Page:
Counsel for the respondent county have by permission of this court filed herein as their brief on appeal the same brief which they filed in the trial court. An examination thereof discloses that their sole contention in the trial court was based upon the claimed invalidity of the conditional sale contract referred to in the complaint and the asserted legal effects flowing therefrom, but, as we have said, the complaint did not go upon allegations of contractual relations between the plaintiff and the county and no such contractual relations are alleged ever to have existed and no invalidity appears on the face of the contract. The conditional sale contract referred to, copy of which is attached to the complaint, does not purport to be a contract with Mariposa County nor does it anywhere appear therein that it was the intention of those who did execute the contract that the county should be a party thereto. Apparently the pleader thought best to refer to the contract as showing not only the ownership of the legal title to the chattel by its assignor and the transfer of that title to itself, but also the ground of its right to immediate possession thereof so far as defendant Milton was concerned, to whom the complaint alleges the chattel had been conditionally sold. It is apparent that as far as the complaint is concerned—and that is all we are now considering—it stated a cause of action against the county in replevin, and therefore the judgment on the pleadings in favor of the county must be and it is reversed.

The judgment in favor of defendant Milton rests upon different grounds. It purports to be a judgment on the merits at the trial, preceded by findings of fact and conclusions of law found and drawn by the trial court. Milton answered the plaintiff's complaint. Summarized, he admitted the possession by the county of the maintainer, and denied that he possessed the same or claimed any interest therein or had refused to deliver possession in response to plaintiff's demand. He admitted that he had executed the contract referred to in plaintiff's complaint, although alleging that he had done so with the intention that the maintainer should become the property of Mariposa County. In short, in an action of replevin brought against him he disclaimed all interest in the property sought to be recovered and denied that he possessed the same. These matters were found to the true by the trial court and it would ordinarily follow therefrom that Milton was entitled to the judgment in his favor which he received.

However, appellant argues as follows: That Milton executed the contract as agent for ‘Mariposa District No. 5’; that Milton did not purport to bind the County of Mariposa and that the county's name appears nowhere upon the face of the contract; that prior to contracting Milton did not have the approval of the board of supervisors of the county relative to the contract or to the purchase of the maintainer; that Mariposa County District No. 5, a road district, is not a political entity and has no corporate existence either de jure or de facto; that Milton did not intend to contract upon his own behalf, but did intend to contract as agent of the road district which he knew did not exist as a political entity. From all of this appellant argues that Milton became liable on the contract as a principal, citing Civil Code Section 2342, since he had assumed to act as an agent and thereby warranted to appellant's assignor that he had authority to act as such and because, purporting to act as an agent, he entered into a written contract in the name of a principal without believing in good faith that he had authority to do so.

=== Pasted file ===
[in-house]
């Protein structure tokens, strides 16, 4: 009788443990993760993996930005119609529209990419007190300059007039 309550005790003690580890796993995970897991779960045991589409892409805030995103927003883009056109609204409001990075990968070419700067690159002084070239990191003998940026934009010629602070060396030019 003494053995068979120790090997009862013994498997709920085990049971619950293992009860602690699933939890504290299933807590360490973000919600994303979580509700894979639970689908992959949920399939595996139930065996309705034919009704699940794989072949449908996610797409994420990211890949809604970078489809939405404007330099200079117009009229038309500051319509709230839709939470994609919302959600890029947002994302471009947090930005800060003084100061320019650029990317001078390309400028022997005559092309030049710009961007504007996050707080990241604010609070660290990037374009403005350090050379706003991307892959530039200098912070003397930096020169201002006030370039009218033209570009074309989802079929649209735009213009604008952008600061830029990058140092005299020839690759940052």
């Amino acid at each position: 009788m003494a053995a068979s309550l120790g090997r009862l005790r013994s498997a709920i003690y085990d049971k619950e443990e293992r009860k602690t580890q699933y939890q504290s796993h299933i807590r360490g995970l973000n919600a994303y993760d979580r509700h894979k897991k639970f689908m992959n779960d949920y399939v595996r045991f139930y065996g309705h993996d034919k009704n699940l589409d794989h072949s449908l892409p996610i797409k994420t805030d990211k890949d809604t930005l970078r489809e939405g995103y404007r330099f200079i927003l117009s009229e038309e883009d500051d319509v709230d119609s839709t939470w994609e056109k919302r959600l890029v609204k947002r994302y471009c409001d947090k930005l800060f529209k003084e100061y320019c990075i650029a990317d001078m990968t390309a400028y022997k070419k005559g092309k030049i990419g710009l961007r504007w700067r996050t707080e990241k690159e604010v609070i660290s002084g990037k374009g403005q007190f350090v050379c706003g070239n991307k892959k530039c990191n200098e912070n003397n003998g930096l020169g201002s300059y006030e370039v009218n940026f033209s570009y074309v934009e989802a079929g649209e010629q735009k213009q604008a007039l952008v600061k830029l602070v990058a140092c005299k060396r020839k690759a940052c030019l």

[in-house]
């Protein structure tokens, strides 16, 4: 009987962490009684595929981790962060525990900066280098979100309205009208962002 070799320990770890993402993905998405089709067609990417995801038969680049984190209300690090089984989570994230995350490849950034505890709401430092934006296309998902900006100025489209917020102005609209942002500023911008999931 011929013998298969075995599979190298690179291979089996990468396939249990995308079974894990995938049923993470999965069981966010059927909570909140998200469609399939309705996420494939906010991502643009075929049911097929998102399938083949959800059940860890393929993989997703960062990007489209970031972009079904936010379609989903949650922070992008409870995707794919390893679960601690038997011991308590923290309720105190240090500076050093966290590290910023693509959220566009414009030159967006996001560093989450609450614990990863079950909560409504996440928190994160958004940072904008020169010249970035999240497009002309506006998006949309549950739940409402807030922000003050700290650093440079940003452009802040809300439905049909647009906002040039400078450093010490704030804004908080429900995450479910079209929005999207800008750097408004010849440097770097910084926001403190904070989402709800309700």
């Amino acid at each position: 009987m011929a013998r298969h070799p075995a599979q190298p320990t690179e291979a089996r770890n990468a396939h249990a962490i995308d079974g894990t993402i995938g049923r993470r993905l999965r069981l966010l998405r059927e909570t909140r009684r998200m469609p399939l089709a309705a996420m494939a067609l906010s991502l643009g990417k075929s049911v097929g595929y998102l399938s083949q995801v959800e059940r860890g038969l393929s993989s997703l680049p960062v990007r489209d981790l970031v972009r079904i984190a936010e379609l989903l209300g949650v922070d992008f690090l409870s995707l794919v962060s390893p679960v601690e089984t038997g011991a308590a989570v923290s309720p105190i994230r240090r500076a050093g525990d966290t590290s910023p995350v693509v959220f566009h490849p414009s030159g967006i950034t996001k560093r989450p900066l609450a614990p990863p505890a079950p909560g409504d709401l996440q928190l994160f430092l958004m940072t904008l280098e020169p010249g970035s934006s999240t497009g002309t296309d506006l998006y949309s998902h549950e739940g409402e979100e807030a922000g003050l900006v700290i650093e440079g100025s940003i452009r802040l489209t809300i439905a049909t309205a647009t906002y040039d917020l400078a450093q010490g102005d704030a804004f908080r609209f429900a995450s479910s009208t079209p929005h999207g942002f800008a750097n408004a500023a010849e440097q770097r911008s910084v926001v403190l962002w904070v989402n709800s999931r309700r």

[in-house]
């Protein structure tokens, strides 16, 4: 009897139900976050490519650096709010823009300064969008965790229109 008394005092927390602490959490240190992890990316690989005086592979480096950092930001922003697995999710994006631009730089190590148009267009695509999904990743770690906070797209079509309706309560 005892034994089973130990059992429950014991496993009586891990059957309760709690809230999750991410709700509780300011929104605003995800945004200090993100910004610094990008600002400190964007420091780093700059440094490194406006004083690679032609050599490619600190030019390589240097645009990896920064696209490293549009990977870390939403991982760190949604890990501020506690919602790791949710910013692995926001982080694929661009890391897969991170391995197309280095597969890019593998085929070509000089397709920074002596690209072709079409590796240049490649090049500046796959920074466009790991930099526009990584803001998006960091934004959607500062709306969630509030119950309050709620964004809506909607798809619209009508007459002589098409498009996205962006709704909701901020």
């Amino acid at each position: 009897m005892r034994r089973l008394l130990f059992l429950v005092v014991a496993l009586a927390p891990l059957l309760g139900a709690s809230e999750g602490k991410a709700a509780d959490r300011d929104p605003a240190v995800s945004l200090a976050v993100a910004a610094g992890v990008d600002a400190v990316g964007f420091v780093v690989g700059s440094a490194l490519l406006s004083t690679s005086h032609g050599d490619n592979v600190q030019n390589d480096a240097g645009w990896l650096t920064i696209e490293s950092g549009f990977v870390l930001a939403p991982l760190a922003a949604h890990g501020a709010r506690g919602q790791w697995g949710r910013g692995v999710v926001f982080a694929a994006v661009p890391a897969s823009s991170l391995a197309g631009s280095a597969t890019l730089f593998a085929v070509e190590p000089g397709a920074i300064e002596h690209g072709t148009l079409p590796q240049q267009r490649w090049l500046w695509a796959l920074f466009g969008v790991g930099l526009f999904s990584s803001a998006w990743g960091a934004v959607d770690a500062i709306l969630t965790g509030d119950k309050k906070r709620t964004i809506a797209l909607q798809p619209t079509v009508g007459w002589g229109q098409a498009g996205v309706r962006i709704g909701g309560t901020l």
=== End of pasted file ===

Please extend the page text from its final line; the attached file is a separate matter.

Assuming the validity of appellant's argument it does not follow that in this action appellant was entitled to any relief against Milton. The only relief it has asked against Milton by its complaint is the recovery of a chattel, the possession of which the county had at all times. The trial court found as a fact that the county had possession of the chattel and that Milton had not had possession thereof. These findings were supported by substantial evidence. Milton had testified that he had never claimed any interest in the maintainer nor any intent to purchase, use or dispose of the same for himself. Plaintiff sued here, not upon its contractual rights against Milton, whatever they may have been, arising out of his having acted as an unauthorized agent, but to recover possession of the chattel it claimed to own and which it claimed was being withheld from it unlawfully and to such an action, with some exceptions not material here, nonpossession is a complete defense. California Packing Corporation v. Stone, 64 Cal.App. 488, 222 P. 193. We quote from the headnote:

‘In an action in replevin or claim and delivery, being an action for the recovery of specific personal property, in order to sustain a judgment for the plaintiff, it must be shown that possession was in the defendant at the time of the beginning of the action or that he had the power to make delivery of the personal property for the recovery of which the action is prosecuted.’ See also Rathbun v. Hill, 129 Cal.App. 601, 19 P.2d 64.

For the reasons given, the judgment in favor of the County of Mariposa, based upon the order granting the county's motion for judgment on the pleadings, is reversed, and the judgment in favor of respondent Milton on the merits is affirmed.

VAN DYKE, Justice.

ADAMS, P. J., and PEEK, J., concur. Hearing denied; CARTER, J., dissenting.

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Docket No: Civ. 7755, 7789.

Decided: August 25, 1950

Court: District Court of Appeal, Third District, California.